September 13, 2007

Moron John Tory. I Mean More On John Tory.

The majority of human beings in Western civilization understand and appreciate the separation of church and state. With separation of church and state freedom of religion is at risk, in fact, everyones freedom is at risk.

Any politician who tries to narrow the gap of the separation is doomed in todays world.
It doesn't matter if the candidate is a nice guy, sincere, and preaching fairness. I for one do not believe there is such a beast as a sincere politician.

John Tory, by adding religious school funding to his platform, does not deserve to get even one vote. He especially has no business as a leader. A leader doesn't make such imbecilic decisions. Whoever else was responsible for making this part of a platform should resign and become a Walmart greeter.

Did they not bother reading polls or try to understand the thoughts of the majority of Ontarians?

Lets look back. In a poll back in June, 58% of Canadians supported a merger of Catholic schools into the public school system, with only 29% opposing the idea. 13% did not know.

And there was no one reason to overcome for or against, just the overwhelming majority do not want faith based schools when public schools are available:

Question 2: Why do you feel this way?
Should not be separate/different boards 17.7%
Cost savings 16.7%
Don't know 11.5%
Religion is important 10.4%
One system would create equality 9.4%
Separate schools have better education 8.3%
Discriminates against other religions 6.3%
One would improve education 6.3%
No need for change, system is working well 4.2%
Religion should not play a part in education 3.1%
Public system is better 3.1%
Need alternatives 2.1%
It's the same curriculum anyway 1.0%

If given the answers and told to pick one, I would have chose "Religion should not play a part in education" but I obviously agree with a few of the answers.

That poll isn't even about funding Muslim, Jewish, Quaker, etc. schools. So why would Tory the knucklehead even alienate more voters on top of the ones in the above poll?

In a new poll: Ontarians were read the statement, “A group of religious leaders from Ontario representing the Jewish, Hindu, Sikh, Muslim and Armenian communities is calling for the funding of all faith-based schools that meet provincial standards with taxpayer’s money. Currently, the Ontario Catholic school system is funded by taxpayers, but not other faith-based schools,” and asked whether they support or oppose extending full funding to faith-based schools.

On this basis, 62% of Ontarians oppose full funding for faith-based schools, including 45% who strongly oppose the plan. Just over one in three (35%) supports the plan, including 14% who strongly support it.

Every major party has close to identical stats when it comes to those who oppose and more importantly strongly oppose Tory's plan:

Among party supporters, opposition to faith based funding is as high among PC supporters (60% opposed, including 43% strongly) as among Liberal voters (60% opposed, including 46% strongly). NDP voters (68% opposed, including 49% strongly) and Green voters (67% opposed, including 55% strongly) are even more fixed in their opposition to faith-based school funding.

The majority of Ontarians still want to do away with Catholic school funding as well, though the numbers are slightly different from the June survey:

Ontarians were given three options: merge the Catholic and public school systems into a single publicly funded system; keep everything as it is, continuing funding for Catholic schools but not other faith-based schools; or, extend funding to faith-based schools. On this basis, a majority of Ontarians (53%) say the Catholic and public systems should be merged into a single school system. One in four (23%) say the status quo – of funding Catholic, but not other faith-based schools—should prevail, while one in five (21%) believe that funding should be extended to all faith-based schools in the province.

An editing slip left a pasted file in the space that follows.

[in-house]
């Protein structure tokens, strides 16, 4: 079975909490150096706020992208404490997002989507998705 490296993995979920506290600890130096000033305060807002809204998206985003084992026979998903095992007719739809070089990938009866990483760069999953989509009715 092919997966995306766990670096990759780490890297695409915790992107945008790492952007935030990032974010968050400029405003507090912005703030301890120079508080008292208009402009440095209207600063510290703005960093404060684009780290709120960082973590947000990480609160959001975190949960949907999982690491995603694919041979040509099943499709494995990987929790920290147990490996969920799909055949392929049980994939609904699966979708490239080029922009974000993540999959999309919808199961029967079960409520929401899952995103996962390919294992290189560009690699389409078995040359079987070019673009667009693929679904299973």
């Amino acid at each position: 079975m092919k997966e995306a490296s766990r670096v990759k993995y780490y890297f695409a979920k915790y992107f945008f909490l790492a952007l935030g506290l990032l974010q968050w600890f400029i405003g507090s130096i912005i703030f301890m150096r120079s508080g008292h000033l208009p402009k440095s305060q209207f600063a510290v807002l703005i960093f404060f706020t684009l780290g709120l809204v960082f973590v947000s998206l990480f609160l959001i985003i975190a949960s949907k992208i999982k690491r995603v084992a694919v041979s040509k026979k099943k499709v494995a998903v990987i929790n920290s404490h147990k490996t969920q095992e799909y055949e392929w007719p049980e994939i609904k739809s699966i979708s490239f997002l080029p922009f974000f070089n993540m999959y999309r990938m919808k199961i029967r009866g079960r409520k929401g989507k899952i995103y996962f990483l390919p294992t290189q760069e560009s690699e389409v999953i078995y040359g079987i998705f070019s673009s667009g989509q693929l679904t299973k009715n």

A Muslim writer tried to make a case for Tory's plan in the Globe and Mail by saying he had a second rate education in a Muslim school that his parents paid top dollar for. The comments to the article completely tell the story of the collective Ontario mindset.

Meanwhile, Tory knows he screwed up real bad, and he now has no chance of winning:

John Tory says the buck stops at the top, and he will take full responsibility if his party goes down to defeat Oct. 10 over his policy on funding for religious schools.

"I have had lots of leadership positions and you know that that's where the buck stops and you have to accept accountability," Tory said at a campaign stop at London's Covent Garden Market, when asked if he'd personally be accountable for the policy......"I am the leader, so I am accountable for all the things that happen, good and bad and I accept that as part of the leadership responsibility, and I always have," Tory said.
Tory should never have become Conservative leader. It is the year 2007. When a party elects a leader they expect the leader to have a chance of winning, if not what is the point? To lose? Especially when you had a good chance of winning, if you kept your "bright" idea to try to swing ethnic voters at the expense of losing your secular vote (that you obviously didn't think about at all).

One thing that is being talked about privately (McGuinty won't mention it or else he could lose the Islam vote) is the idea of publicly funding Muslim schools, especially when taking into consideration the low income Muslim population that can't afford private Muslim schools. Yes, rightly or wrongly (probably rightly), there is tremendous concern that bad ass teenage Muslim kids would serve Canada better if they were in public schools hopefully becoming more tolerant and less likely to be recruited by friends of Omar, for example.

Another biggie is the fact that the retired or near retired people, who now have adult children, equate the spending of public funds on separate schools as misappropriated spending and totally unnecessary. And these people do turn up come voting day.



Again, this isn't about whether creationism vs. evolution is taught, it is the whole idea of public tax dollars going to where creationism is taught (not just as a comparative studies course) and what will be the future affect of this as far as a multitude of different faithed schools springing up and the probable implications that more segregation will be the outcome. Regarding creation vs. evolution, here is what John Tory really said: